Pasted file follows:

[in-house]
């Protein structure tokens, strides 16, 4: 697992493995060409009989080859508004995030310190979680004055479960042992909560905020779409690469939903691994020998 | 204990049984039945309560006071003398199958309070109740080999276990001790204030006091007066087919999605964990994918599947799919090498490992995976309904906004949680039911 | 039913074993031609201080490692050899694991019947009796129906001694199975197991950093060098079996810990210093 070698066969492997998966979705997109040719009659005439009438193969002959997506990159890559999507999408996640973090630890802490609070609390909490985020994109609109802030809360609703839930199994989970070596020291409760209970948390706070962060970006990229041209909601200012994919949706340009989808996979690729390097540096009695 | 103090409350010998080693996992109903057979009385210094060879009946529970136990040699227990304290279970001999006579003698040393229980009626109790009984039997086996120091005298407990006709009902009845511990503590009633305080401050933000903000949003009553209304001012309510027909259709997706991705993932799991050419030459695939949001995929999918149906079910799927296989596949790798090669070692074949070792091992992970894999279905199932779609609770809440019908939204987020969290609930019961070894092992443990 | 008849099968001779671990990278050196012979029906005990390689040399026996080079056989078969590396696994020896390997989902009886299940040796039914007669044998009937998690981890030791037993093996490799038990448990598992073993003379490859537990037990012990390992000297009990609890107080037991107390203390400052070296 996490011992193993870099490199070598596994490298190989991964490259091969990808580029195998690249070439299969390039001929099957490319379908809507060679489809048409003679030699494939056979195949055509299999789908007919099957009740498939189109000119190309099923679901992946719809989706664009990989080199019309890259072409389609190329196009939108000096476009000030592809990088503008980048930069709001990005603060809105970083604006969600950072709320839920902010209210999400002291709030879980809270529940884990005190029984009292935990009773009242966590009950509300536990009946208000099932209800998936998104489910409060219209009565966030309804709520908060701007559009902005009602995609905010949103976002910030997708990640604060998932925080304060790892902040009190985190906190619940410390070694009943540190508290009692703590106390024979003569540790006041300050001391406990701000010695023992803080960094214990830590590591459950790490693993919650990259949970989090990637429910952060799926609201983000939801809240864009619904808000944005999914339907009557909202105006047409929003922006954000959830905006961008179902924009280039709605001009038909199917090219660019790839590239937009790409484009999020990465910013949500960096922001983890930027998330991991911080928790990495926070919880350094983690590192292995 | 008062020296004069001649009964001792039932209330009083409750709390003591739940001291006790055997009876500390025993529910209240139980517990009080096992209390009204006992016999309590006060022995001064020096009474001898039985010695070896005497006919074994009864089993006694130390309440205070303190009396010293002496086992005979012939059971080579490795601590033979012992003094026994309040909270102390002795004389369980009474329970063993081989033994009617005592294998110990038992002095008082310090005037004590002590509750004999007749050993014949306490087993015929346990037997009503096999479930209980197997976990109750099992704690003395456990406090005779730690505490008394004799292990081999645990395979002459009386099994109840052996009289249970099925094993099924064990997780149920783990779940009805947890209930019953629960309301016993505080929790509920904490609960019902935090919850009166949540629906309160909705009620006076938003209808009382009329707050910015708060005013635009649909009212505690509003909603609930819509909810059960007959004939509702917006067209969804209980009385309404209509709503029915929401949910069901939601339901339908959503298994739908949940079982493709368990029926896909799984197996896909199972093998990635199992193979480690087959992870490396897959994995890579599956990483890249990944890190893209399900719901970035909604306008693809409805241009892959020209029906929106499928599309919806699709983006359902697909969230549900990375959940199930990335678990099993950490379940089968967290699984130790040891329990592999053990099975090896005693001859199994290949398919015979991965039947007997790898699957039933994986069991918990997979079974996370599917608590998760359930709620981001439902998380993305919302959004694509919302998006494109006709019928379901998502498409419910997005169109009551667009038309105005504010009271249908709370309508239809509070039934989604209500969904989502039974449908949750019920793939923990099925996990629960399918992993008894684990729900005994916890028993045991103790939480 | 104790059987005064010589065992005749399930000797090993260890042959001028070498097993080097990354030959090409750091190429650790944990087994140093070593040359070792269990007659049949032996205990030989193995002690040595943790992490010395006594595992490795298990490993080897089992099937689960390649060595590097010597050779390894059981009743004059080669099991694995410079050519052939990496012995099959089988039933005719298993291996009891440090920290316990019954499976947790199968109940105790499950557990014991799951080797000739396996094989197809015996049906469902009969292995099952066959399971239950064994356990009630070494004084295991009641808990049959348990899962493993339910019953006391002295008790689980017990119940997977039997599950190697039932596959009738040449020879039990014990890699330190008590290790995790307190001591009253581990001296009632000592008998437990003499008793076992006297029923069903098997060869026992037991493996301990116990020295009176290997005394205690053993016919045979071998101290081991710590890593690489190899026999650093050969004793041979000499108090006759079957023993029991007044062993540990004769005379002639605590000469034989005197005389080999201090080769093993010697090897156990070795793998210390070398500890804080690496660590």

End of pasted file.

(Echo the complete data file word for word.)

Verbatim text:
[in-house]
């Protein structure tokens, strides 16, 4: 697992493995060409009989080859508004995030310190979680004055479960042992909560905020779409690469939903691994020998 | 204990049984039945309560006071003398199958309070109740080999276990001790204030006091007066087919999605964990994918599947799919090498490992995976309904906004949680039911 | 039913074993031609201080490692050899694991019947009796129906001694199975197991950093060098079996810990210093 070698066969492997998966979705997109040719009659005439009438193969002959997506990159890559999507999408996640973090630890802490609070609390909490985020994109609109802030809360609703839930199994989970070596020291409760209970948390706070962060970006990229041209909601200012994919949706340009989808996979690729390097540096009695 | 103090409350010998080693996992109903057979009385210094060879009946529970136990040699227990304290279970001999006579003698040393229980009626109790009984039997086996120091005298407990006709009902009845511990503590009633305080401050933000903000949003009553209304001012309510027909259709997706991705993932799991050419030459695939949001995929999918149906079910799927296989596949790798090669070692074949070792091992992970894999279905199932779609609770809440019908939204987020969290609930019961070894092992443990 | 008849099968001779671990990278050196012979029906005990390689040399026996080079056989078969590396696994020896390997989902009886299940040796039914007669044998009937998690981890030791037993093996490799038990448990598992073993003379490859537990037990012990390992000297009990609890107080037991107390203390400052070296 996490011992193993870099490199070598596994490298190989991964490259091969990808580029195998690249070439299969390039001929099957490319379908809507060679489809048409003679030699494939056979195949055509299999789908007919099957009740498939189109000119190309099923679901992946719809989706664009990989080199019309890259072409389609190329196009939108000096476009000030592809990088503008980048930069709001990005603060809105970083604006969600950072709320839920902010209210999400002291709030879980809270529940884990005190029984009292935990009773009242966590009950509300536990009946208000099932209800998936998104489910409060219209009565966030309804709520908060701007559009902005009602995609905010949103976002910030997708990640604060998932925080304060790892902040009190985190906190619940410390070694009943540190508290009692703590106390024979003569540790006041300050001391406990701000010695023992803080960094214990830590590591459950790490693993919650990259949970989090990637429910952060799926609201983000939801809240864009619904808000944005999914339907009557909202105006047409929003922006954000959830905006961008179902924009280039709605001009038909199917090219660019790839590239937009790409484009999020990465910013949500960096922001983890930027998330991991911080928790990495926070919880350094983690590192292995 | 008062020296004069001649009964001792039932209330009083409750709390003591739940001291006790055997009876500390025993529910209240139980517990009080096992209390009204006992016999309590006060022995001064020096009474001898039985010695070896005497006919074994009864089993006694130390309440205070303190009396010293002496086992005979012939059971080579490795601590033979012992003094026994309040909270102390002795004389369980009474329970063993081989033994009617005592294998110990038992002095008082310090005037004590002590509750004999007749050993014949306490087993015929346990037997009503096999479930209980197997976990109750099992704690003395456990406090005779730690505490008394004799292990081999645990395979002459009386099994109840052996009289249970099925094993099924064990997780149920783990779940009805947890209930019953629960309301016993505080929790509920904490609960019902935090919850009166949540629906309160909705009620006076938003209808009382009329707050910015708060005013635009649909009212505690509003909603609930819509909810059960007959004939509702917006067209969804209980009385309404209509709503029915929401949910069901939601339901339908959503298994739908949940079982493709368990029926896909799984197996896909199972093998990635199992193979480690087959992870490396897959994995890579599956990483890249990944890190893209399900719901970035909604306008693809409805241009892959020209029906929106499928599309919806699709983006359902697909969230549900990375959940199930990335678990099993950490379940089968967290699984130790040891329990592999053990099975090896005693001859199994290949398919015979991965039947007997790898699957039933994986069991918990997979079974996370599917608590998760359930709620981001439902998380993305919302959004694509919302998006494109006709019928379901998502498409419910997005169109009551667009038309105005504010009271249908709370309508239809509070039934989604209500969904989502039974449908949750019920793939923990099925996990629960399918992993008894684990729900005994916890028993045991103790939480 | 104790059987005064010589065992005749399930000797090993260890042959001028070498097993080097990354030959090409750091190429650790944990087994140093070593040359070792269990007659049949032996205990030989193995002690040595943790992490010395006594595992490795298990490993080897089992099937689960390649060595590097010597050779390894059981009743004059080669099991694995410079050519052939990496012995099959089988039933005719298993291996009891440090920290316990019954499976947790199968109940105790499950557990014991799951080797000739396996094989197809015996049906469902009969292995099952066959399971239950064994356990009630070494004084295991009641808990049959348990899962493993339910019953006391002295008790689980017990119940997977039997599950190697039932596959009738040449020879039990014990890699330190008590290790995790307190001591009253581990001296009632000592008998437990003499008793076992006297029923069903098997060869026992037991493996301990116990020295009176290997005394205690053993016919045979071998101290081991710590890593690489190899026999650093050969004793041979000499108090006759079957023993029991007044062993540990004769005379002639605590000469034989005197005389080999201090080769093993010697090897156990070795793998210390070398500890804080690496660590």